RALPH NADER: Well, let’s start with the easy things, like half of democracy is showing up. So why don’t workers who have lost their jobs or their pensions to industries that have gone to communist China with US Department of Commerce subsidy and encouragement, why don’t they mass and rally? I mean, who’s keeping them from rallying and massing? American Idol? Is that what’s doing it? I mean, let’s stop making excuses for ourselves. Let’s take the farmers, the dwindling number of farmers. They have great important causes that mesh with environmental causes at times, and the whole issue of genetic engineering and the dispossession of the small family farm by the big suppliers corporations and the big buying corporations. Why don’t they come to Washington, the way they did twenty years ago with their tractors? Show up!

I have found that to be so true the past couple of months. In my efforts to get some sort of meaningful global warming group going in the city, I’ve found lots of interested people but almost no one that is even willing to click on a link to RSVP for an event. This is a huge problem.

You can view the full transcript of the Nader segment here and the full show in video here.

And today, another great show. They dedicated most of the show to the Jena Six, an extremely disturbing and ongoing story of unbelievable racism going on in Louisiana. You can view the full transcript here and the full video here.


Any shred of respect that I had for Fox News just disappeared (I don’t think it was there to begin with). Check this out:

Found on Think Progress.

I wonder if she will get canned for this.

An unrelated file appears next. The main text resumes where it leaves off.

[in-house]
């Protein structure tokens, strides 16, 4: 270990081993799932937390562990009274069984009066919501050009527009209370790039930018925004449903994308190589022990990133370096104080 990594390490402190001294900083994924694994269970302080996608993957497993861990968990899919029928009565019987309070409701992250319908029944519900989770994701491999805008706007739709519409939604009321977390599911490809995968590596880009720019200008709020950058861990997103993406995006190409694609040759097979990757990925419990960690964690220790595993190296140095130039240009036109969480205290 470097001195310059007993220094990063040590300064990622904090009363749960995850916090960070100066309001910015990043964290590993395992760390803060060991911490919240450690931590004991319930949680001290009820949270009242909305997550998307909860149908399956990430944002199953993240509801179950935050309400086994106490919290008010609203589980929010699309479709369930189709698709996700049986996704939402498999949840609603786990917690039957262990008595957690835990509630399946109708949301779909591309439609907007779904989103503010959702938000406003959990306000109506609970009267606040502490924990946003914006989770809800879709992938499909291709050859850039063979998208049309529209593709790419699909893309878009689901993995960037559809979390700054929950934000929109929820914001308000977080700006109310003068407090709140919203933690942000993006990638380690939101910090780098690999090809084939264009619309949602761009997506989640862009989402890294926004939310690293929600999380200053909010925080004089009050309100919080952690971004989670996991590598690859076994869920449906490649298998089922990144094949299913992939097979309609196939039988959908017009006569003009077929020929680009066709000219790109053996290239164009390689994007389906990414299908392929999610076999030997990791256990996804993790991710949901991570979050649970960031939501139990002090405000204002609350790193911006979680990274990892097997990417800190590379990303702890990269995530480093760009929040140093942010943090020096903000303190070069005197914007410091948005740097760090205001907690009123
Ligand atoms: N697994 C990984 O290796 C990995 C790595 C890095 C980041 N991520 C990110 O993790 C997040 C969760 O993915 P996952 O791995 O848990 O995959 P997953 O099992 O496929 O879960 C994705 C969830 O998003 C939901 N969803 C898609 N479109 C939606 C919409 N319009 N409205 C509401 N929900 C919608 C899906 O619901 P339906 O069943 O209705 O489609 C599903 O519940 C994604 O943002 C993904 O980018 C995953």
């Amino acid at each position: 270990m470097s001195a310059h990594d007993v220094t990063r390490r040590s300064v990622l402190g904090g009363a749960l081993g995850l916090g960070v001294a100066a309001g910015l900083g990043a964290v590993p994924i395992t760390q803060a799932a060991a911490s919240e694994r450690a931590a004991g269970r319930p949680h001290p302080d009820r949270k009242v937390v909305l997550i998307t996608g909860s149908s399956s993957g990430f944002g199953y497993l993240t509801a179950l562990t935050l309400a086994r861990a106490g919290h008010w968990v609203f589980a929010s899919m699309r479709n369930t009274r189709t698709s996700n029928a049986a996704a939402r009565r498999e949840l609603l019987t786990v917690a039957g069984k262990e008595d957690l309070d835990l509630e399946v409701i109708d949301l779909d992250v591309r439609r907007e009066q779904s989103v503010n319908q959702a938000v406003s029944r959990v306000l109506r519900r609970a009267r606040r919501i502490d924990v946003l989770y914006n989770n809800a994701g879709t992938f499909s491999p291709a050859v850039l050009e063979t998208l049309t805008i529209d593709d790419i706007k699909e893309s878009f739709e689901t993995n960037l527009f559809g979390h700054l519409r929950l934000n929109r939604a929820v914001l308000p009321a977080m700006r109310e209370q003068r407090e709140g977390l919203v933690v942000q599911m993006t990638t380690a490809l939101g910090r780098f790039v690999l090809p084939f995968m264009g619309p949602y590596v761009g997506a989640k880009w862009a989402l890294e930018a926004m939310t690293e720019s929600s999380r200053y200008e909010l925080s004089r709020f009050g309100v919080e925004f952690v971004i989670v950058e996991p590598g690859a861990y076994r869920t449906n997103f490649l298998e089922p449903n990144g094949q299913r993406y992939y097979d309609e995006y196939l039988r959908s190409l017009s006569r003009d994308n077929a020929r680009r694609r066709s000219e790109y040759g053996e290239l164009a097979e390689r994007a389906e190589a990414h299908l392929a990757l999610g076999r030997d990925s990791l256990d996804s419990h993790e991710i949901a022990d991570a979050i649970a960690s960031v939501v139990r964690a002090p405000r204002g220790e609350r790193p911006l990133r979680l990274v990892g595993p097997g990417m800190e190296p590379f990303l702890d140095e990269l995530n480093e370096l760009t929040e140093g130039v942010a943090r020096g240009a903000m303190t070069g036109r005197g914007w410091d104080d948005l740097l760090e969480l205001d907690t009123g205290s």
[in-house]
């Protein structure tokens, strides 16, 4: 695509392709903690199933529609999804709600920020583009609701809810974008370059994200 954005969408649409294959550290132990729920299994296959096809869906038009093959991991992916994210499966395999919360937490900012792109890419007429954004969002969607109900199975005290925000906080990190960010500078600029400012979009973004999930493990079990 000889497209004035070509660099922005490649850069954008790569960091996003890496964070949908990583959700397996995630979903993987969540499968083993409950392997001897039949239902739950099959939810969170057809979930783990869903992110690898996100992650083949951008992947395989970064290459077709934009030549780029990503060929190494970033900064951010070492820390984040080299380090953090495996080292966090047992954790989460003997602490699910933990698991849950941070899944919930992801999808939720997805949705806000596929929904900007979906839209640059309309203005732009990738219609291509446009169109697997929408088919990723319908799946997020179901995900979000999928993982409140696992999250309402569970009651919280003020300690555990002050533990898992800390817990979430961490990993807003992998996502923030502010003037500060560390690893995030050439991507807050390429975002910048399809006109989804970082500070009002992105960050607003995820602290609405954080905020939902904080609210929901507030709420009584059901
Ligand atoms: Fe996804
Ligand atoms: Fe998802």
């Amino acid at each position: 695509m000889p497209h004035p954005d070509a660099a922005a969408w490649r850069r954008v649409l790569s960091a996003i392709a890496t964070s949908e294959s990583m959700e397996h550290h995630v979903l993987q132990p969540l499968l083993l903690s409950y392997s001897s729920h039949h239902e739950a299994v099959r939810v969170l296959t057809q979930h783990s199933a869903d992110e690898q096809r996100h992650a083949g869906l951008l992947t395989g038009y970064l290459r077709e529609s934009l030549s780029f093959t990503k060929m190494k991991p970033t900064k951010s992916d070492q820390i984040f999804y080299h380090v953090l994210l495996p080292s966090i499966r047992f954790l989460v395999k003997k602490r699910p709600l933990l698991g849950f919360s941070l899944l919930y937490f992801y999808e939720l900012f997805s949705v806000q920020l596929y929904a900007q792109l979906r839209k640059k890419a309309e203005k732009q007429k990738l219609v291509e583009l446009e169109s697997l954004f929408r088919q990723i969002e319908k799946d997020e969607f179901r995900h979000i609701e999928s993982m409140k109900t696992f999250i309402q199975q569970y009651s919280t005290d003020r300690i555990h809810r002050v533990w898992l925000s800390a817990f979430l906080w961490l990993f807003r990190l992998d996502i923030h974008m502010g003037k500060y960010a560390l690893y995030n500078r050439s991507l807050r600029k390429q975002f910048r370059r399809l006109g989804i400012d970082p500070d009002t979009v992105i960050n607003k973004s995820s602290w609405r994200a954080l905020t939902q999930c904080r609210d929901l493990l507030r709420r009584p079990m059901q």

Alyssa and I saw two movies in the past two days. On Thursday, we say Knocked Up, which despite hearing that it got good reviews, I was a little skeptical about seeing. I guess I didn’t find the whole “beautiful woman is impregnated by unattractive man, hilarity ensues” concept to hold much comedic potential. Boy, was I wrong. It was a hilarious movie. I don’t claim to be good at analyzing things like this, but one thing that struck me was the number of really unique characters. All of the characters seemed to have a very distinct personality and were funny in their own way. I also like that for a comedy, it was pretty long. I’d Netflix it.

Last night, we saw The Lives of Others. “The thriller/drama is about the cultural scene of East Berlin, monitored by secret agents of the Stasi, the GDR’s secret police.” (Wikipedia) I think this movie was pretty unpredictable, which was refreshing, and it kind of opened my eyes to what life in East Germany was like.

I’m not a very good critic. All I can say is that I recommend that you see these movies.